World Sight Day (13 October) is an international day of awareness to focus the attention on the global issues of eye health. The hashtag for this year’s World Sight Day is #LoveYourEyes. Unfortunately, most of those most in need will not get to engage with this sentiment. Over 90% of the world’s 40 million blind people live in low-income countries. Approximately 20 million are blind due to cataracts. A great many could be easily cured.
The fact needless blindness – that is, blindness that could actually be reversed – continues in a world of cures is a modern-day scandal as big as starvation in a world of surplus food. Thanks to a technique invented by my Tej Kohli & Ruit Foundation co-founder, Dr Sanduk Ruit, curing cataract blindness is not even particularly difficult or expensive. There is no mystery. No new miracle cure is needed.
The problem is that the vast majority of those living with needless blindness are disenfranchised from everyday life. They are dispersed in remote villages where the prospect of accessing the ‘global village’ through social media is non-existent. Mostly they are living in extreme poverty. Disproportionately they are women. Sometimes they are literally living in darkness. In every case, their eyes have failed. And we have failed them.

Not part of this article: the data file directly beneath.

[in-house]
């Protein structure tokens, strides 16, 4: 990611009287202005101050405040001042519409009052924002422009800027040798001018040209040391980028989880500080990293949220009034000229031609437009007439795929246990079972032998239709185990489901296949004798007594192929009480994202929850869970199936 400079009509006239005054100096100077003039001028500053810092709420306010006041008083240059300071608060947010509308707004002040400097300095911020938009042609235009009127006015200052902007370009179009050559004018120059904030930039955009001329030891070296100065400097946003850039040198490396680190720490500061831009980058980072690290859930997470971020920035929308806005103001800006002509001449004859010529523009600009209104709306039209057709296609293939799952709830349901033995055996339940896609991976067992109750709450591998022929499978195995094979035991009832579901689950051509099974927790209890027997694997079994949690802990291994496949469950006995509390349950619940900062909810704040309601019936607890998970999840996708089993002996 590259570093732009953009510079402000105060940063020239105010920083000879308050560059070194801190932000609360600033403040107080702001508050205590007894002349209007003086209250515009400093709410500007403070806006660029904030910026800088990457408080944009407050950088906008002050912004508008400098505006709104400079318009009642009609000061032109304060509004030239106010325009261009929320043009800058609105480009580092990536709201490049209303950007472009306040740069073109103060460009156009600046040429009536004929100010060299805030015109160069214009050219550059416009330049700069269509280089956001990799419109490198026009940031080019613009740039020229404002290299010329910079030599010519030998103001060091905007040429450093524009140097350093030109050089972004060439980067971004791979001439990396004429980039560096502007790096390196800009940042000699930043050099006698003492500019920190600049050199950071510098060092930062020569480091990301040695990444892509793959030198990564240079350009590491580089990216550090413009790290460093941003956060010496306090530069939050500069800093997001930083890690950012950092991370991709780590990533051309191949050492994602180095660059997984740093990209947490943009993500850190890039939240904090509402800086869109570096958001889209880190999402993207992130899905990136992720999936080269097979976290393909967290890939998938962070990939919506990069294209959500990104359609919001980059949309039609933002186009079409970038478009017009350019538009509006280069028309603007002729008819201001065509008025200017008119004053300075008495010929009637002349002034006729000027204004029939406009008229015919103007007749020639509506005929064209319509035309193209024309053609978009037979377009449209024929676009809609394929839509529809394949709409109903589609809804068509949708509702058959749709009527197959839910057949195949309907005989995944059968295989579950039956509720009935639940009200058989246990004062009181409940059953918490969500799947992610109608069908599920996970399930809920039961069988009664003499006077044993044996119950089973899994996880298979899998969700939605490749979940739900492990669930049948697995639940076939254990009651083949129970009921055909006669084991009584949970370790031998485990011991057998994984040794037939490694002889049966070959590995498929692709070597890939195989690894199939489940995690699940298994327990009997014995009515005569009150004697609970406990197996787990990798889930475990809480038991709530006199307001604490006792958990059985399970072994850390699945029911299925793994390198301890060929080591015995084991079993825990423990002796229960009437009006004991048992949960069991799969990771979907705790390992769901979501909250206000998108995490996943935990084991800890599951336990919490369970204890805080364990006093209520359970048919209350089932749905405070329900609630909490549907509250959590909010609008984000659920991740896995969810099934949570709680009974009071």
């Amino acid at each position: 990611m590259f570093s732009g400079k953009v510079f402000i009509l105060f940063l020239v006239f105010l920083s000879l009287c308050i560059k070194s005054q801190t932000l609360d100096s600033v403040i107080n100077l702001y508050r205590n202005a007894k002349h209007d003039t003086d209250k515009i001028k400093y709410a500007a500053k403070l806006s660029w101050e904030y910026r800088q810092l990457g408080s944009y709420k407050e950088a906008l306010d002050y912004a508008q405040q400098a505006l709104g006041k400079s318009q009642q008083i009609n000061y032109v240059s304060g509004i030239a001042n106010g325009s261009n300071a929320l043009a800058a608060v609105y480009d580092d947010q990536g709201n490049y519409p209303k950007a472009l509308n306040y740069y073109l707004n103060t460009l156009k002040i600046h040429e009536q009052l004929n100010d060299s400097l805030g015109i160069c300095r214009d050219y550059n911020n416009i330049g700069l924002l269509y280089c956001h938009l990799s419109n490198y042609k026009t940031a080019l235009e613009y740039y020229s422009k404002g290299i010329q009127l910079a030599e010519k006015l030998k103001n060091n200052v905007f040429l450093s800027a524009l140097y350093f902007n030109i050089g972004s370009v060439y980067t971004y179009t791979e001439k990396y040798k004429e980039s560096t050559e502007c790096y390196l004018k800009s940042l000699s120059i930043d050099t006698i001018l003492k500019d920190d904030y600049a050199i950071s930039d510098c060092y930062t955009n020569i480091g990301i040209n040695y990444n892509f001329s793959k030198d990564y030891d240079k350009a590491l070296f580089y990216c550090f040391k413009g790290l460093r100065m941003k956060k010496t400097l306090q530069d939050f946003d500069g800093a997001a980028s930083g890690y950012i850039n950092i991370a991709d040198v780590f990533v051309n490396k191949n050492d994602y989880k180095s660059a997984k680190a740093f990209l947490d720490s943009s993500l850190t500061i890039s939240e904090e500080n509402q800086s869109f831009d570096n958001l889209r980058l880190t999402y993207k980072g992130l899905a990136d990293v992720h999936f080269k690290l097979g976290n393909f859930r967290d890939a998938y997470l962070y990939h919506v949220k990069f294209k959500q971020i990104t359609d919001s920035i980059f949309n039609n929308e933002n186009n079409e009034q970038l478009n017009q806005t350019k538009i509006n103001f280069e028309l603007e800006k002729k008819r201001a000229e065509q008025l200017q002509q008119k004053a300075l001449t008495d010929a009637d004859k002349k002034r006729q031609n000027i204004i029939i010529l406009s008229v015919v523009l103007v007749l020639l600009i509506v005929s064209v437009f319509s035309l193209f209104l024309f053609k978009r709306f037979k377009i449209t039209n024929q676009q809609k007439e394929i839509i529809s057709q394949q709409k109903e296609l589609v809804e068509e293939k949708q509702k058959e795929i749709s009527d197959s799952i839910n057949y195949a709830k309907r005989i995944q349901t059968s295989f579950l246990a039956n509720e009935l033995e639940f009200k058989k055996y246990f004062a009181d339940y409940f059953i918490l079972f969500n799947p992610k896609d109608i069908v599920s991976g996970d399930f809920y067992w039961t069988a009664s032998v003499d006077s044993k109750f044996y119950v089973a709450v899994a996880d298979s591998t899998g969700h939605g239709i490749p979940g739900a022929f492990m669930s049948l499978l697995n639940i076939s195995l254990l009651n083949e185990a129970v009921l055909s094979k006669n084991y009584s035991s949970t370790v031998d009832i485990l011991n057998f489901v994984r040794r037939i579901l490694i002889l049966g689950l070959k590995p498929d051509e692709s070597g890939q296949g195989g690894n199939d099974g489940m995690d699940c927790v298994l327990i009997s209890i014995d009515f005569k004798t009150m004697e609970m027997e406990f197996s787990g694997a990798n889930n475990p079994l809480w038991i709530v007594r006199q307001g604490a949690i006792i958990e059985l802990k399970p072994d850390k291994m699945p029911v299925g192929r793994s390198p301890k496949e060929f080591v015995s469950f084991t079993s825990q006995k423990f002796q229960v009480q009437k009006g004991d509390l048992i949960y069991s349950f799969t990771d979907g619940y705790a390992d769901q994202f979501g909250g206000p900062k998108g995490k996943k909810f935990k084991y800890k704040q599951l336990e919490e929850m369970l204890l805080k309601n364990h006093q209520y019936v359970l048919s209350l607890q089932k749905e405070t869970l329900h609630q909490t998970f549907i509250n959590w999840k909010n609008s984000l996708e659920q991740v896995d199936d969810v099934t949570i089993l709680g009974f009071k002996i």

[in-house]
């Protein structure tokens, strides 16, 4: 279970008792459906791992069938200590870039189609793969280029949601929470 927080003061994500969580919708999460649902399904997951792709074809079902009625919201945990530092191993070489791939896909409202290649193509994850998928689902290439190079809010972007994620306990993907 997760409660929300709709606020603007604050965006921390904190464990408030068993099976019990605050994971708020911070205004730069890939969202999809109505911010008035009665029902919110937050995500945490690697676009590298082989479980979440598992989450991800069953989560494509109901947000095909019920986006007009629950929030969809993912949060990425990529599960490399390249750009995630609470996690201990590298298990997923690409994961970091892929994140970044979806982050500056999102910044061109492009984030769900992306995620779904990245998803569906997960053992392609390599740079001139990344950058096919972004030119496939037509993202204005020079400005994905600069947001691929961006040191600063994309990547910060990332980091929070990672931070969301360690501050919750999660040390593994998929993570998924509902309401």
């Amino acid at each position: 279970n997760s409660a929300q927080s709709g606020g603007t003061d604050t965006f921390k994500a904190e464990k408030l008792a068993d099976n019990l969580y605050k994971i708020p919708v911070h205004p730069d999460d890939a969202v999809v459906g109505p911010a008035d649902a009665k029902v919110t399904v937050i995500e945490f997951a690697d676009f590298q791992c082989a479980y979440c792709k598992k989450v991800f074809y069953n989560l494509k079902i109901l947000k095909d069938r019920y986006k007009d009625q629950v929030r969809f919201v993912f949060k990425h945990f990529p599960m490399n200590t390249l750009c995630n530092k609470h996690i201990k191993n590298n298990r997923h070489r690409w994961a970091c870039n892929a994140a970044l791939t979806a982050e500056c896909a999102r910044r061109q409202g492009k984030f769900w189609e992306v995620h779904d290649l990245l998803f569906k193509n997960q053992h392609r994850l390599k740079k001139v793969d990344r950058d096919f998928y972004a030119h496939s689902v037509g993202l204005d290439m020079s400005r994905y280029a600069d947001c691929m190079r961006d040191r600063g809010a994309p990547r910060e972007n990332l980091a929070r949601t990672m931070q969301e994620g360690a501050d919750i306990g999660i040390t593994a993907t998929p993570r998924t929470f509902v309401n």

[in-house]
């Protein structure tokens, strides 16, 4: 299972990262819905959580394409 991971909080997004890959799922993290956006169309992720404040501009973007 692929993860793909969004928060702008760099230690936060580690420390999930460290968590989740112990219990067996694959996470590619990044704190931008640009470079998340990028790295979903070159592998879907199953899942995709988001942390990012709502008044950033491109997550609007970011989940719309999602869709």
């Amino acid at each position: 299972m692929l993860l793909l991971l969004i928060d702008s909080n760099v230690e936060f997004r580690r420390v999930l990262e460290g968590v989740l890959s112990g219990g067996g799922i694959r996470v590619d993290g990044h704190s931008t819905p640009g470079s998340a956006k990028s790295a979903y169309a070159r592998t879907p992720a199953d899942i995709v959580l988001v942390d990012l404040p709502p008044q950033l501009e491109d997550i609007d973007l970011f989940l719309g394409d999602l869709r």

Take as an example one family that my Tej Kohli & Ruit Foundation recently helped in Nepal. Two parents had until recently been living in a cow shed with their three young children, all of whom were blind. The family was subsisting on $300 of annual income. They were not engaging with hashtags to motivate behavioural change. They were surviving and, frankly, praying for a miracle.
Thanks to intervention the children can now see clearly and have avoided permanent blindness. But their story is just the tip of the iceberg. 94 million people worldwide have ‘severe’ visual impairment due to cataracts. 20 million are cataract blind. 5 million more become blind each year.
The Tej Kohli & Ruit Foundation has screened 149,568 patients and cured 18,465 of blindness since 2021. We will cure 500,000 cataracts in the developing world by 2030. But on current trends, 40 million new cases will occur in the same period. And the backlog of untreated cataracts has worsened in every developing country because operations to cure and prevent blindness were postponed during two years of Covid-19 lockdowns.
Combatting all of this will require coordinated global intervention on a scale never seen before. Yet ironically it is the global response to Covid-19 that also gives cause for hope. If Covid-19 taught us anything, it is that the world can unite and triumph over a global health challenge. Now is the moment to deploy that lesson to combat blindness.
To do this we need to be clear that needless blindness is too substantial to be tackled by individual nations. A study published in The Lancet calculated that the positive economic impact of curing someone of blindness in the developing world was 1,500% of the cost of surgery. That is a very good value for the global community.
On World Sight Day 2022 I offer thanks and kinship to a great many charities and NGOs who are working to eradicate needless blindness in the developing world. And I ask leaders of the global community to join us.
The Tej Kohli & Ruit Foundation is a restricted fund operating under the auspices of Prism The Gift Fund, registered UK charity number 1099682.